Pair of Rafaels in 'pen propel Indians to postseason
Posted: Wednesday September 19, 2007 1:08PM; Updated: Wednesday September 19, 2007 2:22PM
When you think of the Indians these days -- if, that is, anybody outside of Northeast Ohio spends any time thinking about the Indians at all -- you might consider their 290-pound lefty ace and Cy Young candidate, or the American League's ERA leader, or maybe some guy named Pronk, or the team's star switch-hitting catcher or its heartthrob of a center fielder.
What few people think of is middle relief. But without their superb setup men, Rafael Betancourt and Rafael Perez, no one, not even anyone in the Greater Cleveland Metropolitan Area, would care a spitball about the Indians right now. No one has been more important to the Indians, no one counted on more in the most knuckle-cracking times of the game, than the two Rafaels.
"We use [Betancourt] and Raffy Perez when we need them, in the absolute pivotal moments," says the Tribe's well-considered general manager, Mark Shapiro. "Without a doubt, the three guys on the back end of our bullpen [closer Joe Borowski has an AL-leading 41 saves] have been integral in our success."
A shutdown bullpen is a major change of pace for the Indians, who had one of the worst group of relievers in the game last season. The Cleveland 'pen managed a league-low 24 saves and blew a league-high 23 saves in 2006. But Betancourt, a 32-year-old Venezuelan right-hander who didn't throw his first major-league pitch until he was 28, and Perez, a 25-year-old lefty from the Dominican Republic in his first full season in the bigs, have changed that and helped to put the Indians just days away from an AL Central division title and a trip to the postseason.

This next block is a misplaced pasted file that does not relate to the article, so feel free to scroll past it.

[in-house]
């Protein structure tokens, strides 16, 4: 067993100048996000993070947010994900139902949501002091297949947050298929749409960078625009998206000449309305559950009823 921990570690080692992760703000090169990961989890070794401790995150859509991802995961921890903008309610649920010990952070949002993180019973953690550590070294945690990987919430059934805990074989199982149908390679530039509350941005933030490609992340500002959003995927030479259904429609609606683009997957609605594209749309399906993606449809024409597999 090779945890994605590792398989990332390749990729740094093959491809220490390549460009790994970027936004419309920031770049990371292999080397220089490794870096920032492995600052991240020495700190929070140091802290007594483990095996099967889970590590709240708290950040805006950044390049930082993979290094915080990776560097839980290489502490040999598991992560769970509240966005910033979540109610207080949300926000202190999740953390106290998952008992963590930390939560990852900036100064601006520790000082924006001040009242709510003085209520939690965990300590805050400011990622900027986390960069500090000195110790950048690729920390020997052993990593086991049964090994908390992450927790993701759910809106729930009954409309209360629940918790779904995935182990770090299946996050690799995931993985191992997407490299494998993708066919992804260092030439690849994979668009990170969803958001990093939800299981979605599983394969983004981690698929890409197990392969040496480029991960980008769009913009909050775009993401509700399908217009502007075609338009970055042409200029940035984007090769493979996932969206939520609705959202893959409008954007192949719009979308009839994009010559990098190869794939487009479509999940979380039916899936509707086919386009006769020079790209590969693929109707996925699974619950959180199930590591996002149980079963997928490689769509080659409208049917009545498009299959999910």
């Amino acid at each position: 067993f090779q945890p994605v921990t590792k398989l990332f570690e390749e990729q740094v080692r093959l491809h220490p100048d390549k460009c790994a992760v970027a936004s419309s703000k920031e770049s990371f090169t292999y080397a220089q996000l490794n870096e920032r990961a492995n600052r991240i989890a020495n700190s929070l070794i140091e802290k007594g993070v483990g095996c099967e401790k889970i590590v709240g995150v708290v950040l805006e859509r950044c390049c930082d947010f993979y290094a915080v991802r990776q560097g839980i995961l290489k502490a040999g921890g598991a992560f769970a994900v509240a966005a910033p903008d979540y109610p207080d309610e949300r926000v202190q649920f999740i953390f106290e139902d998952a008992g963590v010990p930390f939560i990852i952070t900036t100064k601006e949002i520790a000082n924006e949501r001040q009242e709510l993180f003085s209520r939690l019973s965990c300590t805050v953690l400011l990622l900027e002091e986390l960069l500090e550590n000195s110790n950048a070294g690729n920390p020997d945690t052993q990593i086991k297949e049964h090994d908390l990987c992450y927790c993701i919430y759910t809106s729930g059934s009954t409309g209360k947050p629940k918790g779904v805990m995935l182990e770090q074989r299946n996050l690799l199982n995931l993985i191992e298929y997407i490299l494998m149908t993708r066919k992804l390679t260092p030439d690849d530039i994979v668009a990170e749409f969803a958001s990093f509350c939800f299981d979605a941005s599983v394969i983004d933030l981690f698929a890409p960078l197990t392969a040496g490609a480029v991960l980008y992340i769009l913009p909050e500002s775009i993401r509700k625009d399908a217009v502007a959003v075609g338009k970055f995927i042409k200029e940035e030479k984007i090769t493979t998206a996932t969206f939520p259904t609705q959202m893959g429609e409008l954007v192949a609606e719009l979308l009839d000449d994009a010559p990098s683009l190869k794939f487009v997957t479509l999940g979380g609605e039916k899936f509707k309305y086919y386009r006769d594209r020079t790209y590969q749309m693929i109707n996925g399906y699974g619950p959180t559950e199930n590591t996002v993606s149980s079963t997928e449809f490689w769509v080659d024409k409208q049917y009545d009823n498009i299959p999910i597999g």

These guys haven't been merely good this season. They've been dominant, probably the most potent righty-lefty setup duo anywhere. The numbers scream it:
Perez is second in the AL among relievers with a 1.41 ERA. Betancourt is third at 1.48. (Seattle closer J.J. Putz leads the league with a 1.36 ERA.)
Betancourt is third in the league in allowing inherited runners to score. He's allowed fewer than 10 percent -- just three of 31. Perez has let only six of 36 score.
Opponents are hitting just .172 against Perez (third in the AL), and just .184 against Betancourt (fifth).
Right-handers are hitting just .155 against the righty Betancourt. Lefties are hitting only .107 against the lefty Perez.
Perez has allowed only four of the first batters he's faced (out of 40) to reach base. Betancourt has let eight (out of 62) of the first batters on board.
Among pitchers with at least 40 innings of work, no one -- not Putz, not Boston's Jonathan Papelbon, not the Yankees' Mariano Rivera -- has a better strikeout-to-walk ratio than Betancourt, who whiffs nearly nine hitters for every one he walks. Betancourt, by the way, pitches with a metal plate and six screws in his elbow.
Perez hasn't given up a run in his last 12 games and has an 0.82 ERA in the second half.